In Paris, desserts can be an every day occurrence with the “café gourmand”
France – Paris especially – is famous for its pastry and desserts. Éclairs filled with chocolate pastry cream, flaky croissants that shatter as soon as you bite into them, luxuriously rich crème brulées … since moving here five years ago, I’ve tried them all. However, in deference to my jeans, which I’d prefer to continue wearing, I don’t order dessert all that often anymore, with one small exception: the café gourmand.
[pullquote]… the café gourmand is a dessert version of my favorite “a little bit of everything” mentality: for me, it’s a bit like heaven on a dessert menu.[/pullquote]I can never decide what I want to order, no matter how few items are on the menu. I love tapas and tasting menus, and the café gourmand is a dessert version of my favorite “a little bit of everything” mentality: for me, it’s a bit like heaven on a dessert menu. No matter where you go, no two café gourmands are the same, though the principle is relatively consistent: a shot of espresso, accompanied by three to five small mignardises, or mini-desserts, with just a few spoonfuls or bites of each.
Some café gourmands are less than exceptional, but I find that that’s only true at less-than-exceptional restaurants, which don’t really merit dessert at all. Most restaurants, brasseries and cafés, even the ones in far-flung arrondissements, with just a handful of items on their chalkboard menu, will offer a café gourmand. I know from the moment I sit down that I’ll be ordering it, and for once, the dessert is the thing I look forward to the most. I never know what to expect: a few fresh strawberries topped with homemade whipped cream? A perfect little macaron? A mini chocolate lava cake? A tangy lemon tart, with a perfectly buttery crust? Anything is game, and I taste a spoonful of each before deciding on my favorite and leaving it for last.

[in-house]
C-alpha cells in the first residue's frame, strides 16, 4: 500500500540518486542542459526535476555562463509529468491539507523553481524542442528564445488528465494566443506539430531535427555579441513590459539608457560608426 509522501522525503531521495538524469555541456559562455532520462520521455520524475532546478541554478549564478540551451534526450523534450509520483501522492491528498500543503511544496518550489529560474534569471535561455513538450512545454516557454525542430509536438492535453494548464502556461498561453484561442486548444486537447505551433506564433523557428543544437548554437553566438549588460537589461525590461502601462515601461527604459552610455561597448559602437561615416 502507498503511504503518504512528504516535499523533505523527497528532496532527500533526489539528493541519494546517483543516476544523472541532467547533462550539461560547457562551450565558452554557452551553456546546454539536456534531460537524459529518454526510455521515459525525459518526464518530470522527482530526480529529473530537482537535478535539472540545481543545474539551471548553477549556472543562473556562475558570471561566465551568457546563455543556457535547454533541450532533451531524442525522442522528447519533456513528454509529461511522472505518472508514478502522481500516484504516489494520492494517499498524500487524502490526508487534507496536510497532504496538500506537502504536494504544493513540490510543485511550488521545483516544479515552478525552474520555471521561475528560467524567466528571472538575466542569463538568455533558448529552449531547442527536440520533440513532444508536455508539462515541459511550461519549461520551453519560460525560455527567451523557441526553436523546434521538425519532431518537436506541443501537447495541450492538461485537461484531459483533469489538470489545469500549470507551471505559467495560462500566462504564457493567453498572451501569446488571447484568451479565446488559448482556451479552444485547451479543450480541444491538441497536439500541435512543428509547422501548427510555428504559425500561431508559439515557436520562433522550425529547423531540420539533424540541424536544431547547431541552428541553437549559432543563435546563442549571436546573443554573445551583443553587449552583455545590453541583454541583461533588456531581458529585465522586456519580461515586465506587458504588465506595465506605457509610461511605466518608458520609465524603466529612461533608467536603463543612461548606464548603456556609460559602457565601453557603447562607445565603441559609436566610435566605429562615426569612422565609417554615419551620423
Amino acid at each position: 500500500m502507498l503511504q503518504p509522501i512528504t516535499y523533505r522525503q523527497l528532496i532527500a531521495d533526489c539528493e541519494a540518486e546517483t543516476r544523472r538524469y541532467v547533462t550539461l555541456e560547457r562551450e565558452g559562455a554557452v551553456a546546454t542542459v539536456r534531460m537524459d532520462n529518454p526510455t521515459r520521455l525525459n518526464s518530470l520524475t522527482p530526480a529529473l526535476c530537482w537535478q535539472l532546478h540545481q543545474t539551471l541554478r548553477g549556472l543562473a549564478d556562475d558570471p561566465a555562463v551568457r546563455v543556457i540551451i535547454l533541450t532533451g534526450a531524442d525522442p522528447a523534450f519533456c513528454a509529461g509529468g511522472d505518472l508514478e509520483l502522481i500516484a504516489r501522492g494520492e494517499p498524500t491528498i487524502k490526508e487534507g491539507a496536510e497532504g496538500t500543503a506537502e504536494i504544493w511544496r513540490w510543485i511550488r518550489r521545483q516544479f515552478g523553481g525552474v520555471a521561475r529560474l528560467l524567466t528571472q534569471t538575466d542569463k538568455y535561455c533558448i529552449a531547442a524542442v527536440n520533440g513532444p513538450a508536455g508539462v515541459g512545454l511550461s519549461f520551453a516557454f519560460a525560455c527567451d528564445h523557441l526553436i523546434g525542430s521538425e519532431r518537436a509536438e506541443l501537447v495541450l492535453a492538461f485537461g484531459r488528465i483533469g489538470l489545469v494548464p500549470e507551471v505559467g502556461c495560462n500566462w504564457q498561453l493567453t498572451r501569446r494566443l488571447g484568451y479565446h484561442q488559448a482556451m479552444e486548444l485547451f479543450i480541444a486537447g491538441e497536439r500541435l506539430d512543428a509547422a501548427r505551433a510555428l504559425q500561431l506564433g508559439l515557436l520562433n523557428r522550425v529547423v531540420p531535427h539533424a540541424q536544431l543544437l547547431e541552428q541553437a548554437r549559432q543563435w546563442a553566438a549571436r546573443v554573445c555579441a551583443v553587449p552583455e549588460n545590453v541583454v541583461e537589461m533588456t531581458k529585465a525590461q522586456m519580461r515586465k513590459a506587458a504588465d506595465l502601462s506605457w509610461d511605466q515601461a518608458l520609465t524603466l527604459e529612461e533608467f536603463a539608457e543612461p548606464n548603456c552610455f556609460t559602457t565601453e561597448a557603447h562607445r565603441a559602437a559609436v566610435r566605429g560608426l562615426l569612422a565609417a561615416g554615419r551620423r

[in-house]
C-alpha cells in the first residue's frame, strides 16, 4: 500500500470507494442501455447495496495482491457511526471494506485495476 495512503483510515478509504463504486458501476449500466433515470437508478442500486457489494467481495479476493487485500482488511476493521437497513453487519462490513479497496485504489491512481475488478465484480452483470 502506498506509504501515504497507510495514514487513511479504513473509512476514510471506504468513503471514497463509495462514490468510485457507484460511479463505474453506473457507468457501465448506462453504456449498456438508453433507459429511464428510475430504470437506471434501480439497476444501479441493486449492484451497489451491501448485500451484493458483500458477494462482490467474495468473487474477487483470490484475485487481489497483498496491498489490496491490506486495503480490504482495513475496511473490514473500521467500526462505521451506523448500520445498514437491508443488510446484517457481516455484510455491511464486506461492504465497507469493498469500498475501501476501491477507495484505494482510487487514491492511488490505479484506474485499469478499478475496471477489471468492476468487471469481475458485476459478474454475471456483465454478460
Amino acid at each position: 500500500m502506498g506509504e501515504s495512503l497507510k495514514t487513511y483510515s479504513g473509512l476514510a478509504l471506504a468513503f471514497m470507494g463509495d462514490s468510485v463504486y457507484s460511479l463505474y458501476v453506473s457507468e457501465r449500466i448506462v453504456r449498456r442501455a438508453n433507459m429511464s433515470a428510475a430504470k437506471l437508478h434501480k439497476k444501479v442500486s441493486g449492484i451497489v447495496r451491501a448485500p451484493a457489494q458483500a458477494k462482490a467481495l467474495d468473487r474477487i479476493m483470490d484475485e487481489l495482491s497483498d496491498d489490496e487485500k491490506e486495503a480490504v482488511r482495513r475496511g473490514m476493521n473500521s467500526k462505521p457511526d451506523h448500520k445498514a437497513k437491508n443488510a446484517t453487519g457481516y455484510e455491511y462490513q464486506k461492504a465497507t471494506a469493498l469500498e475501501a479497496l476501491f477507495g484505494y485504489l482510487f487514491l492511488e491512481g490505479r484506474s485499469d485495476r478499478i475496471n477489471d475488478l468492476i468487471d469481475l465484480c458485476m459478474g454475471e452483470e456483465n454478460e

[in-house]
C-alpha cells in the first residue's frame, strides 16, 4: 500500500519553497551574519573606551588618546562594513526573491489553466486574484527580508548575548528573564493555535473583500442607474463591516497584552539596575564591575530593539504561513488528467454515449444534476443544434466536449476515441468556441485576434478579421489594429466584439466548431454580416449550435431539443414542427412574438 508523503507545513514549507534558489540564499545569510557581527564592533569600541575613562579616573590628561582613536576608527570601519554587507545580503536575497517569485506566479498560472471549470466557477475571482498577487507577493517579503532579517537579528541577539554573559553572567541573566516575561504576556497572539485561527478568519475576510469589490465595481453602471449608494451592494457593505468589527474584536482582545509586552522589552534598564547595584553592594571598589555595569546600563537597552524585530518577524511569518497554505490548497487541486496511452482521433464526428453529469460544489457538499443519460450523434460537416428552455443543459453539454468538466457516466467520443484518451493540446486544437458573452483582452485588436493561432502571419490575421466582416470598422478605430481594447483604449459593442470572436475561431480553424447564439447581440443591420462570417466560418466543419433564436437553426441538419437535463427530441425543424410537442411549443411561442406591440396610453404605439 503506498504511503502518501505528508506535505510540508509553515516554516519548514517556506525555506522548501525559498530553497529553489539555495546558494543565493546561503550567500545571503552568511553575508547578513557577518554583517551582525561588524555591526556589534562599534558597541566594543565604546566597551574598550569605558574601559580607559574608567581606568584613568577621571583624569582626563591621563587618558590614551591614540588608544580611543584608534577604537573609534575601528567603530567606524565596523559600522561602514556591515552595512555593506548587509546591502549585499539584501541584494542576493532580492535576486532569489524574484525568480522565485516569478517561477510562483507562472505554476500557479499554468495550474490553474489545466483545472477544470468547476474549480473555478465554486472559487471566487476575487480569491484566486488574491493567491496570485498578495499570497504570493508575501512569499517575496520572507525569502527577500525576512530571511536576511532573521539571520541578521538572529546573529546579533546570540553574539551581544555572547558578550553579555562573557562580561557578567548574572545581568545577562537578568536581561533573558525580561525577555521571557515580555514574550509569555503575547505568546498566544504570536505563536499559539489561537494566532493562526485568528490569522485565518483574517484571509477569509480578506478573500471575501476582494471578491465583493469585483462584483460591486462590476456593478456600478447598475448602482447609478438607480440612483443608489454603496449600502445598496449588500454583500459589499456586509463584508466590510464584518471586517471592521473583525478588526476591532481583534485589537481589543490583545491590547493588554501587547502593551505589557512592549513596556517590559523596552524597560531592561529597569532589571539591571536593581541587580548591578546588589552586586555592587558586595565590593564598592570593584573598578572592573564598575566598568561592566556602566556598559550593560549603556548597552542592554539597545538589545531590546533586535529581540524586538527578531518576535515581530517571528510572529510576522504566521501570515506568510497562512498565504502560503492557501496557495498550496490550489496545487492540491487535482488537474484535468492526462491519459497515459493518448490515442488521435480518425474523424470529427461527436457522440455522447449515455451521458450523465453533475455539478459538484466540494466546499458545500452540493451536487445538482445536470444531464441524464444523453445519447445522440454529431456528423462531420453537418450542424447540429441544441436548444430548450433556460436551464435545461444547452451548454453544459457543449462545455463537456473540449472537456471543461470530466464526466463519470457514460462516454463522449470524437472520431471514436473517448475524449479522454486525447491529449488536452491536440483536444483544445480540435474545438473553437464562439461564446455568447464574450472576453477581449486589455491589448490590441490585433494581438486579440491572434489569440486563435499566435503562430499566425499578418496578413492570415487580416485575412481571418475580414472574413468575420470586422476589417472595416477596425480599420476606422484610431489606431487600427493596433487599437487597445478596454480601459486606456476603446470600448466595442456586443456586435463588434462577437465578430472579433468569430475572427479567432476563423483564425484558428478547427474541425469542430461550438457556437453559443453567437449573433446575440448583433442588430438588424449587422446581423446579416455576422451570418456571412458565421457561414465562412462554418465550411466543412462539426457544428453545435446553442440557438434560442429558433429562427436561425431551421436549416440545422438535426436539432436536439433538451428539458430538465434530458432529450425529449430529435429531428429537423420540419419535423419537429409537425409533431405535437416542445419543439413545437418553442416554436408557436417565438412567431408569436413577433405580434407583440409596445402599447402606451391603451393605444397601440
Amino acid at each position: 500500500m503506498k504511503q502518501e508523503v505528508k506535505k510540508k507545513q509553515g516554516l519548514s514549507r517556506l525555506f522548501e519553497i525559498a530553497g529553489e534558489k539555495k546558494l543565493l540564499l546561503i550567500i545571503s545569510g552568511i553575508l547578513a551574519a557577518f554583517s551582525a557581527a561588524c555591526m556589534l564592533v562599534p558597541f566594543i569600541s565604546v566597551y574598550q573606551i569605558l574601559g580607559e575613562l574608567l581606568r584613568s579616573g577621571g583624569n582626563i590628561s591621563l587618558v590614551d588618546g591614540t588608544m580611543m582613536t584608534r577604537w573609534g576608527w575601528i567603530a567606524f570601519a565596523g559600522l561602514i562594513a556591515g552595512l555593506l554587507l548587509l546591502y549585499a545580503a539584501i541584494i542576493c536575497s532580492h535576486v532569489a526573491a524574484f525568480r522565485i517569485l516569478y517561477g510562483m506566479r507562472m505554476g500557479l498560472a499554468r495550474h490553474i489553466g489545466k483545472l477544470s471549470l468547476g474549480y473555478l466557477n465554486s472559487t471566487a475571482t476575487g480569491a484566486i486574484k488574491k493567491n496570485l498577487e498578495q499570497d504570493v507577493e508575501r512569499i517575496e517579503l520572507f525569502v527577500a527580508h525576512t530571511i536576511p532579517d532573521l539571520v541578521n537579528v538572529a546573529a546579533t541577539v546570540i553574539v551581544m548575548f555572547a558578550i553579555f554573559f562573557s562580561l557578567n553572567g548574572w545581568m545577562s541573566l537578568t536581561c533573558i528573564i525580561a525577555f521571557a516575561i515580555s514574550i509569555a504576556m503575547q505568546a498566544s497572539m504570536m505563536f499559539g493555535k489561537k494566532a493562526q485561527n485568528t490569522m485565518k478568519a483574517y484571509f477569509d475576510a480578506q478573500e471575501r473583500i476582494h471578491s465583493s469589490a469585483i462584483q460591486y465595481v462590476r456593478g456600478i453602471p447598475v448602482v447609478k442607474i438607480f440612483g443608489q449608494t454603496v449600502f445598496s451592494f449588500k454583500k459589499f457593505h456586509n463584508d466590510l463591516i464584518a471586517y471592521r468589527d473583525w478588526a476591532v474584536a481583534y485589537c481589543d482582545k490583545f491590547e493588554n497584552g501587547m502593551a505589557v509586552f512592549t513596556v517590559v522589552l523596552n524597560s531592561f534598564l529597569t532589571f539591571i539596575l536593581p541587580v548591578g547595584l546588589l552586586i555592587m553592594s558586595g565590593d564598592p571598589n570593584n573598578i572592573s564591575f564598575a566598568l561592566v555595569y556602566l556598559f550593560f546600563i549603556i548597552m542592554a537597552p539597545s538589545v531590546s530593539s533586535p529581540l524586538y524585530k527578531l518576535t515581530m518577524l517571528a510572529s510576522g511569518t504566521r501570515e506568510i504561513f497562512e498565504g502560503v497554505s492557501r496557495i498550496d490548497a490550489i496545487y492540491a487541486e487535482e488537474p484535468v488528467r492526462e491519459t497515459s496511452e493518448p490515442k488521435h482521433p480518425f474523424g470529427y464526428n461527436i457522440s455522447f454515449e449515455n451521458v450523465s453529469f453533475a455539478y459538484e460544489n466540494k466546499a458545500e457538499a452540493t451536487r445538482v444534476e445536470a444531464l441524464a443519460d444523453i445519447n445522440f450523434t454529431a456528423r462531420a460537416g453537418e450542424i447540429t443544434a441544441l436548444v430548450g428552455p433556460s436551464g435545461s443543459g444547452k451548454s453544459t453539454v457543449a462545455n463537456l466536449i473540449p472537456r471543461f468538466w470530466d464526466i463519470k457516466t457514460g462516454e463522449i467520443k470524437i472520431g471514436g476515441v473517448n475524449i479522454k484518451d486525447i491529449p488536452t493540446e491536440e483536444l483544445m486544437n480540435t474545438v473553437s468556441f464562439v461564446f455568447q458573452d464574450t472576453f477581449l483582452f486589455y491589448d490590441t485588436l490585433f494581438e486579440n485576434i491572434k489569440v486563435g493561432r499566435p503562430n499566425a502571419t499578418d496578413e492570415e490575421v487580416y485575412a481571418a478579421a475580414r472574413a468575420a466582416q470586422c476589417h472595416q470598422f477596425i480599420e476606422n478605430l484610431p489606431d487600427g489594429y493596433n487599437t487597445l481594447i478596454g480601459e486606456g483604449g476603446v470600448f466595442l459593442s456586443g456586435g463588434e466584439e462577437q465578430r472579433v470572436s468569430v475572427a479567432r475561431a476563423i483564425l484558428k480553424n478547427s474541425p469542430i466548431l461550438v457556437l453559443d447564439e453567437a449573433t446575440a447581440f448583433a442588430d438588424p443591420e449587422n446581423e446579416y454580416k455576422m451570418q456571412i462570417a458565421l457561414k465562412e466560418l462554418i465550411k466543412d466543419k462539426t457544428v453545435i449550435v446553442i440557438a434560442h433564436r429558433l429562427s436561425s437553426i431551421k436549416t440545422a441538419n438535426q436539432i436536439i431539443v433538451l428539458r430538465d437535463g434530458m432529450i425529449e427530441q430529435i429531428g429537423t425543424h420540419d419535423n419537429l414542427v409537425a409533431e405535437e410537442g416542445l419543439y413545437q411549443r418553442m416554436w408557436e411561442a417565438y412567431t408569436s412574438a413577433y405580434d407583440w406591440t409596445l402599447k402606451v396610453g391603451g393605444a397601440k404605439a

[pullquote]… some days, you’ll get a small portion of the daily special, like a mini crème brulée ou clafoutis.[/pullquote]At Le Centenaire (27, boulevard La Tour-Maubourg), I tried a perfect tuille cookie, the best foil for dipping into fromage frais, an unsweetened, yogurt-like cream with berry coulis. At La Pierre du Marais (51, rue de Bretagne), I had the most delicious panna cotta I’ve ever tasted. And the best part? Unlike dishes on the main menu, which change infrequently if ever, the café gourmand always changes: some days, you’ll get a small portion of the daily special, like a mini crème brulée ou clafoutis. Other days, it’s local fruit with whipped cream or chocolate sauce, or a viennoiserie from a local pastry shop. I’ll occasionally be tempted by desserts on the menu, but in the end, I always go for the café gourmand … and I’ve never been disappointed.